Behind the more than 1.5 million nonprofit organizations in the United States alone are volunteers, donors, and other supporters who work to help the organization succeed in its mission.
If you’re part of a nonprofit organization, email marketing is a must — read on to learn about the benefits and best practices for sending successful email marketing campaigns.
Benefits of Email Marketing for a Nonprofit
We all know nonprofits are typically strapped for money, time, and personnel. That’s nothing new. So why should a nonprofit invest limited resources into email marketing? Because they can’t afford not to.
Here are just a few statistics that show how important emails are for a nonprofit organization:
- Direct mail fundraising is 245 times more expensive than email.
- Email messaging accounted for 26 percent of all online fundraising revenue.
- For every 1,000 fundraising emails a nonprofit sends, an average of $17 will be raised.
Email marketing allows you to reach countless people, give them information on your cause, and provide ways for them to help. You can make it easy for them to donate, request information immediately, and interact with others who care about what you’re doing.
You’re also able to track email results to get a sense of how campaigns perform — and share those findings within your organization. There’s no guessing if people saw your printed mailer or heard your radio ad.
You can also quickly find out when people open and interact with your messages, in addition to other metrics. You can see what does and doesn’t work so you can change tactics for better results.
The benefits for nonprofits to use email marketing are clear. We’ve put together the best practices for how nonprofits can be successful in email marketing.
Optimize Website for Subscriptions
Before getting down to the nitty-gritty of email marketing, you need to have a list of subscribers to email. One way to capture those contacts is by adding pop-up forms to your website or including an HTML sign-up form on your webpage.
But don’t just include a “Sign Up Here” button with a place for an email address. For the best conversion rate, give the person a good reason to join your list. Luckily, nonprofit businesses have several selling points.
For example, encourage them to sign up to get updates, read testimonials, or offer ways to join the cause. Your CTA needs to show why there’s value in your newsletters.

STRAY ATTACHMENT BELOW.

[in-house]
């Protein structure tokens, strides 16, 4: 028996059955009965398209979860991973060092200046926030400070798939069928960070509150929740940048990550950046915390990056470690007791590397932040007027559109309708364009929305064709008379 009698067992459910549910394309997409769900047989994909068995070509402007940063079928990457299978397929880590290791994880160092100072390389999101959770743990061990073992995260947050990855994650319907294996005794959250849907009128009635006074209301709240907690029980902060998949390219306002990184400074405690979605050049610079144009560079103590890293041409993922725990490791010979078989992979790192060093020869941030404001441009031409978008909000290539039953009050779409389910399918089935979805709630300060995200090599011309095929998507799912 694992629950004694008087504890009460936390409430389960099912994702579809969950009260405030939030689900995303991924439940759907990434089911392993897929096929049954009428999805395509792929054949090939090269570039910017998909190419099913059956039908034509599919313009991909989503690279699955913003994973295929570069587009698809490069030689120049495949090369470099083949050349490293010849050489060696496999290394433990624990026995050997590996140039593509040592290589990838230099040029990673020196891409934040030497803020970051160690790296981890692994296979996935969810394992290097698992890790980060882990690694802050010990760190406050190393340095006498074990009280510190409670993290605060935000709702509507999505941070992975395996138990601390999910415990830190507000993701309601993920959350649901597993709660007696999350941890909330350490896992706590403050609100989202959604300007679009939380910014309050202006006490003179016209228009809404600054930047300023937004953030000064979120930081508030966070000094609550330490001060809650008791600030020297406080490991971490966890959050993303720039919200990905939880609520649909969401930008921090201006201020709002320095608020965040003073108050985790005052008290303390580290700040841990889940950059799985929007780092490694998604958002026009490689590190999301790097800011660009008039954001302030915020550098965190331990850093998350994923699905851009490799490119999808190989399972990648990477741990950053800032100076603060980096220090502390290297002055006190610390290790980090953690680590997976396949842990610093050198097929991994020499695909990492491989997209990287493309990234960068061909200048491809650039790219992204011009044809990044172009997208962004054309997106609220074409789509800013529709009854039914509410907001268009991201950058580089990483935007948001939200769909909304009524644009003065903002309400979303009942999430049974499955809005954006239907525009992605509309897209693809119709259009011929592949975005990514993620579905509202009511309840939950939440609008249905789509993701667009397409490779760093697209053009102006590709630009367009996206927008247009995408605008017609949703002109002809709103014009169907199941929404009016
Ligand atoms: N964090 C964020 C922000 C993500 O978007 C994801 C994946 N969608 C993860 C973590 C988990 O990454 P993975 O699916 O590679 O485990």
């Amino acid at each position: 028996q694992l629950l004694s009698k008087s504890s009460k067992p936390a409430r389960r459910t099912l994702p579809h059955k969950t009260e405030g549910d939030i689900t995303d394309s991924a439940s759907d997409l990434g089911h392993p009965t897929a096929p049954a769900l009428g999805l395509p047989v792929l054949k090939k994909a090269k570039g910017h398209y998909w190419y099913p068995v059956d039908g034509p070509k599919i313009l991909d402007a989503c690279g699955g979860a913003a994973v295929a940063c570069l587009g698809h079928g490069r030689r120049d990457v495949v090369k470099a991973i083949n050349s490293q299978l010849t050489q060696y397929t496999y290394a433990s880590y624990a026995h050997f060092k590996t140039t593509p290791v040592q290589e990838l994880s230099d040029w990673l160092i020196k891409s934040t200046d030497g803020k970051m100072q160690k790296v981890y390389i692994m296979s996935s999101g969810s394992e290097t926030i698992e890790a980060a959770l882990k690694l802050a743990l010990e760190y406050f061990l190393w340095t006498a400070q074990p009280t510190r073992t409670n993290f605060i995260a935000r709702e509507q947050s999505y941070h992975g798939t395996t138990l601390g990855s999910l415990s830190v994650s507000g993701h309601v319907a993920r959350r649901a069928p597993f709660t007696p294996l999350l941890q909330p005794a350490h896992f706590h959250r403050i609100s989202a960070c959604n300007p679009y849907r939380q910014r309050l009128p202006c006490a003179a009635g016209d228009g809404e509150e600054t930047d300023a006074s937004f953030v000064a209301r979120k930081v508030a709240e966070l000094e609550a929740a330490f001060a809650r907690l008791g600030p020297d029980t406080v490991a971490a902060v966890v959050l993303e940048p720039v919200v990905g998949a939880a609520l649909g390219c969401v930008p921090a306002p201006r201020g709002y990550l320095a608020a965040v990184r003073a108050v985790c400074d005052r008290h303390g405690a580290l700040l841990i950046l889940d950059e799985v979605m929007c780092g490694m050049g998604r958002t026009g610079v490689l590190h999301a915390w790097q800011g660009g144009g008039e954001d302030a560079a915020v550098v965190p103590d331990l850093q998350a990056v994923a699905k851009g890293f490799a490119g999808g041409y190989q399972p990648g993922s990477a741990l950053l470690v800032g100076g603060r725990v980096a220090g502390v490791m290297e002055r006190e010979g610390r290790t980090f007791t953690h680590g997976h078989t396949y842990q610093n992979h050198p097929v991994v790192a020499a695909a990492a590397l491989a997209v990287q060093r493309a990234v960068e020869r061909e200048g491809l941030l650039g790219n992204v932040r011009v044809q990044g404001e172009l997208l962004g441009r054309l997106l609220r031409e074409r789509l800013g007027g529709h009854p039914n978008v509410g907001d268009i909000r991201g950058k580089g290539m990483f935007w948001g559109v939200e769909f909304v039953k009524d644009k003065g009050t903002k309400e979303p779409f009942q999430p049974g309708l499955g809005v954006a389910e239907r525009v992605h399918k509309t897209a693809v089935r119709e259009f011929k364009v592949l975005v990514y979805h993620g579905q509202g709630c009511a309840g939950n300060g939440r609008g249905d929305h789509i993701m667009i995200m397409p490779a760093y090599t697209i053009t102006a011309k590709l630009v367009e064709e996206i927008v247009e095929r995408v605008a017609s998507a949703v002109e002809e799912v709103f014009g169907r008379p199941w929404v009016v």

Just make sure all of the sign-up and donation forms work on mobile devices and desktops. Why? The conversion rate is 34 percent higher when a nonprofit website and donation form are mobile responsive. You can also include sign-up information on your social media pages and encourage followers to share content.
Make sure you use double opt-in, which confirms they want to receive your emails. It helps weed out potentially unengaged contacts, which proactively helps improve engagement metrics and reduce hard bounces and unsubscribes.
You can then immediately send them a welcome email to thank them for signing up and letting them know what they can expect to receive. Nurture that relationship right from the start.
Personalize Email Components
We all know the basic elements of an email. There’s the subject line, from line, reply-to address and body text. Every nonprofit is working with these same components, but that doesn’t mean all nonprofit emails are equal.
See what you can do to improve and personalize your email basics.
Get Creative with Subject Lines
You can have the best email content and design ever created. But if no one ever opens your message, none of that matters. One of the key ways to get your message read is by crafting an engaging subject line since it’s probably the first thing your contact is going to see.
Start by figuring out the type of subject line that will work best. Is your nonprofit lighthearted and fun, or does it pull on heartstrings with its mission? Knowing the overall tone and goal will help you find the right voice for your subject line.
Here are a few tips on how to write an eye-catching subject line:
- Personalize it. Add their first name to some of the subject lines to improve the open rate.
- Ask a question. One that will make them stop and think — and hopefully open your message to find the answer.
- Add a hint of mystery. We are all a bit curious, so anytime you can use that to your advantage in the subject line, go for it. Just be sure not to be too vague because they still need to get a sense for what the email is about.
- Test, test, test. You can send out a few options in-house to get feedback, or email different subject lines out via A/B testing to see what works best with your contacts.
- Choose your words wisely. You might want people to donate to your cause, but actually using the word “donate” in your subject line can be a turnoff. Find more creative ways to get your message across, and test which words give you the best results.
- Show urgency. You don’t want to be the boy who cried wolf by saying every email you send is highly urgent, but occasionally using words like “hurry,” “now,” “limited,” “don’t miss,” and “today” in your subject line can lead to more opens.
Want to see those tips put into action? NonProfit PRO offers these examples to show how you can improve your open rates (shown in parenthesis) by livening up the subject lines:
- “It’s a trashy party, and you’re invited!” (35 percent) outperformed “Join us at the Red Clay Valley Clean Up!” (28 percent)
- “Uh-oh, your membership is expiring!” (35 percent) outperformed “[Organization Name] Membership Renewal” (29 percent)